Wednesday 19 June 2019

Letters to the Editor: 'I wish Katie Taylor well but boxing should be banned'

Katie Taylor (right) in action against Delfine Persoon. Photo: Sportsfile
Katie Taylor (right) in action against Delfine Persoon. Photo: Sportsfile
Letters to the Editor

Letters to the Editor

Katie Taylor wins a boxing match but in the process of that match puts herself at risk of brain injury but in any event gets badly beaten up. She faces a rapturous homecoming as a reward and will become a millionaire.

Ms Taylor is a very pleasant and talented young woman and I’d love to see her reach the height of success in a safer way.

If any of the rest of us put ourselves at risk of brain injury or any other injury similar to what boxing might cause (up to and including death) by not wearing a seatbelt, we are faced with a €200 fine, four penalty points and a substantial car insurance hike we’ll have to live with indefinitely on account of blotting our copy books.

Of course we should wear seat belts. We should not, in my view, put the safety of our bodies at risk by boxing, skydiving, sailing the Atlantic single-handed or any other dangerous activity that puts our precious lives in danger.

When will this treacherous so-called sport – boxing – be banned? Look at what it did to Muhammad Ali. He ended up in an almost vegetative state.

David Bradley

Drogheda, Co Louth

Our champion deserves her victory by every measure

I thought Eamonn Sweeney’s article (Irish Independent, June 3) was out of order. Yes, it was a close fight and I can understand if Delfine Persoon thought she did enough to win. However the decision in favour of Katie Taylor was by no means a “spectacular injustice”. While Carl Frampton and David Haye might support Eamonn’s view, Mick Dowling, David Bellew and many other pundits do not.

If you prefer a crude aggressor, Persoon would get your verdict. If you appreciate style and precision, Katie has to win. Look at the computer scores. If you score the rounds based on punches landed, Katie wins. Katie also wins based on power punches landed.

If it were a schoolyard fight Persoon would have won. This is pro boxing and judged over 10 rounds and Katie deserved her win.

Brian Butler

Ranelagh, Dunlin 6

Trump is straightforward – what you see is what you get

Although I do not care too much for US President Donald Trump, Dr Munjed Farid Al Qutob made numerous valid points (Letters, Irish Independent, June 4).

Trump is, indeed, straightforward, albeit in a somewhat bullying, overbearing manner – at least what you see is what you get with definitely no superficial finesse added.

Unless Trump attacks Iran, the Western third millennium war criminals are (in my opinion) George W Bush and Tony Blair over the 2003 illegal Iraq war and should be in jail.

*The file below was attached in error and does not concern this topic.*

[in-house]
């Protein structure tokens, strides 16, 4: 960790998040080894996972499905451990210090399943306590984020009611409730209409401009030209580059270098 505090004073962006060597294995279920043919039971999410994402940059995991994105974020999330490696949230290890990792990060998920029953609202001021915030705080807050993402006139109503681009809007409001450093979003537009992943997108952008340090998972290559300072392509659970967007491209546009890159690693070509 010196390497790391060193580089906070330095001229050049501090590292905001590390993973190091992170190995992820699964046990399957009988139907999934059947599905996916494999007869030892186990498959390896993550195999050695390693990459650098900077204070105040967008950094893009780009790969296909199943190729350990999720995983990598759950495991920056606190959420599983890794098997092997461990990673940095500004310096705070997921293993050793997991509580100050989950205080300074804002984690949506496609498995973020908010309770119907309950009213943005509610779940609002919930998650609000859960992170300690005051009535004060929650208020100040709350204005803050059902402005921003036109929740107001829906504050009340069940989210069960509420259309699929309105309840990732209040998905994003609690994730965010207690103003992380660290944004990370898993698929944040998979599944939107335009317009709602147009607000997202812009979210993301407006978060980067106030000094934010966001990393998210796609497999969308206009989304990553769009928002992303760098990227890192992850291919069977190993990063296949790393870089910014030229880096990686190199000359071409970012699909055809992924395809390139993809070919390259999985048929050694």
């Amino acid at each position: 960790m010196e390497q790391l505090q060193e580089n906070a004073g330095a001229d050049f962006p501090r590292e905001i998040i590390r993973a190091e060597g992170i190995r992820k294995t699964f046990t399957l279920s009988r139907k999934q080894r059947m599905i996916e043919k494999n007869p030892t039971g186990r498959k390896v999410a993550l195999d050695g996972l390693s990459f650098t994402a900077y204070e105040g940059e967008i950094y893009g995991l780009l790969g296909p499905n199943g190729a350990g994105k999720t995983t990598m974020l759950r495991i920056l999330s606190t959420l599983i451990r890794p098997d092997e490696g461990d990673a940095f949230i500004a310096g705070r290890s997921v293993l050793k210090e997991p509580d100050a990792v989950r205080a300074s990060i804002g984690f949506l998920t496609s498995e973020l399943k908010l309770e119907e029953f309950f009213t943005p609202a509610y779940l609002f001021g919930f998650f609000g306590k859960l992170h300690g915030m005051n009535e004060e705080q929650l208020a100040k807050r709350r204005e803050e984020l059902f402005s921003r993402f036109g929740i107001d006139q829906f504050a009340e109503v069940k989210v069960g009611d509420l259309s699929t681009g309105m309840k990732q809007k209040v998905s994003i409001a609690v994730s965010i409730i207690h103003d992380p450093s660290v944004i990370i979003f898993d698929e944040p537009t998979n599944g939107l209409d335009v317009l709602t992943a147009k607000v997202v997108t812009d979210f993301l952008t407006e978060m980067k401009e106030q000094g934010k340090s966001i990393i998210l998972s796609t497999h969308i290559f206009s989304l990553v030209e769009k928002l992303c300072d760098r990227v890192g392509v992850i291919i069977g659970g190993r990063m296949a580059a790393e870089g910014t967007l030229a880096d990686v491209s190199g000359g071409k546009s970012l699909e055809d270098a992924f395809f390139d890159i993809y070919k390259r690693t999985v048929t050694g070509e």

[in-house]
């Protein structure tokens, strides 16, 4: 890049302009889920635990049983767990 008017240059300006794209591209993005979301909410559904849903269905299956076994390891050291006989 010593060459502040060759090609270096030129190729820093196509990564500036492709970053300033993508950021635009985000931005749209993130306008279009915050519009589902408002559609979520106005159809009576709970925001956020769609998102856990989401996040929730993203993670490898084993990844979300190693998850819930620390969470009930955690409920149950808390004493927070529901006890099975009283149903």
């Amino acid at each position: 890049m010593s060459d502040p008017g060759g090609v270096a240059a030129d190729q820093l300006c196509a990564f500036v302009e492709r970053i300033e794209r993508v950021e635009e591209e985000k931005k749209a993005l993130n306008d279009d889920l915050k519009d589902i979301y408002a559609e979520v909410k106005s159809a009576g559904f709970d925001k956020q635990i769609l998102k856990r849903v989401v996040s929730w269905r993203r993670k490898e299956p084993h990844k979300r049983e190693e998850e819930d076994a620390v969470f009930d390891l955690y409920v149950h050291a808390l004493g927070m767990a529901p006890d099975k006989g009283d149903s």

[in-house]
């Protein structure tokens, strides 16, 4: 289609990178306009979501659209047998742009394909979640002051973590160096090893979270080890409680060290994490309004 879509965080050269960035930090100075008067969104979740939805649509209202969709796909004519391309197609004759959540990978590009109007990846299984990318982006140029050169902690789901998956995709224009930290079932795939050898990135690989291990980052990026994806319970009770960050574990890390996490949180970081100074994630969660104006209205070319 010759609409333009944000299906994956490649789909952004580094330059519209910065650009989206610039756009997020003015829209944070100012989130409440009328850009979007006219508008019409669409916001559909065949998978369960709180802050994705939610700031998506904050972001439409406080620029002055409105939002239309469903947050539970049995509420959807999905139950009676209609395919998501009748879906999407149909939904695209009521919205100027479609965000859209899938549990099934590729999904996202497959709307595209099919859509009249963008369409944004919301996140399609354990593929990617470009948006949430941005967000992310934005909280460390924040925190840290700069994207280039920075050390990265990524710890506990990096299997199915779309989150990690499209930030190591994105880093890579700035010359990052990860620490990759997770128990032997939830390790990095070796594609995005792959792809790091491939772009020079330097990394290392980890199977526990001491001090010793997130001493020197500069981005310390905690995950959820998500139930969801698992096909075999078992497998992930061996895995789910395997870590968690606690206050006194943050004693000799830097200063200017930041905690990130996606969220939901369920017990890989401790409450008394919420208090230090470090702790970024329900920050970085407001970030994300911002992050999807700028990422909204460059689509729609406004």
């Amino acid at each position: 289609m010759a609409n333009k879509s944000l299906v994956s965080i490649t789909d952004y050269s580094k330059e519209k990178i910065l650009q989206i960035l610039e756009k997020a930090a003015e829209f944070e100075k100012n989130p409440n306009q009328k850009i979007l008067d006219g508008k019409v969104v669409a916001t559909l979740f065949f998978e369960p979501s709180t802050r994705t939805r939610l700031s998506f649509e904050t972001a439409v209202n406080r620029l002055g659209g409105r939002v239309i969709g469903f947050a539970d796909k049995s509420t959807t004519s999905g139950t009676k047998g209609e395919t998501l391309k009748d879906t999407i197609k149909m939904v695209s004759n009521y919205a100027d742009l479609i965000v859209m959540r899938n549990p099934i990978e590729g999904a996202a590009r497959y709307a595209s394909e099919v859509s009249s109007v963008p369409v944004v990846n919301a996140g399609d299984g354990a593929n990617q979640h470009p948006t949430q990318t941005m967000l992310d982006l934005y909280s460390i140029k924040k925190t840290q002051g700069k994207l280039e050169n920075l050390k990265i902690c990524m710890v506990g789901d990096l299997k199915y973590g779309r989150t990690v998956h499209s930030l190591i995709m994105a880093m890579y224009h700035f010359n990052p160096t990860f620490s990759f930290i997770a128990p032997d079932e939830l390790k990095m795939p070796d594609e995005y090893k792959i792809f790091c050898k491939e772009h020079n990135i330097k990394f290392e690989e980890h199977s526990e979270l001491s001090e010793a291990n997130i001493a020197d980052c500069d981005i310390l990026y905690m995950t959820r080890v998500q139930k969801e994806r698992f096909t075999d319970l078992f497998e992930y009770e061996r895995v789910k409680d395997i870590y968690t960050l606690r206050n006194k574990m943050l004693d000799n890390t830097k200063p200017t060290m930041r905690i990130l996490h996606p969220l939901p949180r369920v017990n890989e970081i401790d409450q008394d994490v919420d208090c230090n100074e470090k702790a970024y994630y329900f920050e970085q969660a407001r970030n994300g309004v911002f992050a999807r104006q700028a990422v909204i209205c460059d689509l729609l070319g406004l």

I think Dr Munjed’s letter was most generous given Britain and America’s gross and vicious interference in the Middle East over the past 75-plus years.

Dominic Shelmerdine

London, UK

Bloom Festival flowers with fascinating people and facts

I met some interesting people at Bloom. From the garda who told me the difference between the Red car park and Blue. Then there was the lady who said her good luck horse shoes were guaranteed to bring good luck. She advised hanging them with the open side down. Down here in the bogs we believe that if you do that the luck falls out.

And I met a lady who said Bloom seemed to be the bees knees for the bees with a lot of accent on honeycombed shapes in gardens. She said it was a great time to be a bee.

John Williams

Clonmel, Co Tipperary

X should mark rebirth of e-voting in our democracy

I see the whole e-voting debate is upon us again. As someone who is a voter, a former presiding officer at elections, and recent candidate, I would welcome E-voting.

Very rarely have I agreed with Bertie Ahern, but on the subject of e-voting I certainly concur with the Iar-Taoiseach. The new system was trialled in 2002 but Ireland wasn’t ready to abandon the peann luaidhe … yet!

In all seriousness, in the 21st century, it strikes me as peculiar voters still have to mark a ballot sheet with their X or No 1 to register a vote in elections/referendums.

Is it any wonder less than 50pc bother to turn out to vote when many people barely take time out from a computer screen/phone to converse, let alone go outside?

In an age when you need never leave the house, what would entice some people to participate in the democratic process? Let’s make life simpler for them.

I propose we use electronic voting from now on; voters can log on with personal ID numbers, either PPS or passport, to register their votes. There are security issues and unscrupulous people will always try to take advantage of this, but there has to be a way.

Mike Geraghty

Upper Newcastle, Galway

Irish Independent

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